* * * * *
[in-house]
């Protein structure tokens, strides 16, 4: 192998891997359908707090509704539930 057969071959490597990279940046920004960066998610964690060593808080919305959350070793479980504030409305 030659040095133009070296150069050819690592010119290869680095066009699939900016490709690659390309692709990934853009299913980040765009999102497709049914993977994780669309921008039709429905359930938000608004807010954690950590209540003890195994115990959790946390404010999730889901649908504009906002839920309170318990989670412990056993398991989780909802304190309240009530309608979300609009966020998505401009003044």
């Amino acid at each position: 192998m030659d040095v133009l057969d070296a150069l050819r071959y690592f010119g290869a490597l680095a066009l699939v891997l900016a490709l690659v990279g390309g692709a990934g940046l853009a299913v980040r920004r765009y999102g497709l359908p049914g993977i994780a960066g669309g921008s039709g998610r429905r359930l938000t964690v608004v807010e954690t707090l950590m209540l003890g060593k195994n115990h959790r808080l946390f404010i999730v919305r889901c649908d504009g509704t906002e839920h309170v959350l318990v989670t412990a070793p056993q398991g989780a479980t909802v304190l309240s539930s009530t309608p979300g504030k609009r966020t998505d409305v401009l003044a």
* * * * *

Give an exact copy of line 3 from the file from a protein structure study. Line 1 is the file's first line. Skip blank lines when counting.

């Amino acid at each position: 192998m030659d040095v133009l057969d070296a150069l050819r071959y690592f010119g290869a490597l680095a066009l699939v891997l900016a490709l690659v990279g390309g692709a990934g940046l853009a299913v980040r920004r765009y999102g497709l359908p049914g993977i994780a960066g669309g921008s039709g998610r429905r359930l938000t964690v608004v807010e954690t707090l950590m209540l003890g060593k195994n115990h959790r808080l946390f404010i999730v919305r889901c649908d504009g509704t906002e839920h309170v959350l318990v989670t412990a070793p056993q398991g989780a479980t909802v304190l309240s539930s009530t309608p979300g504030k609009r966020t998505d409305v401009l003044a």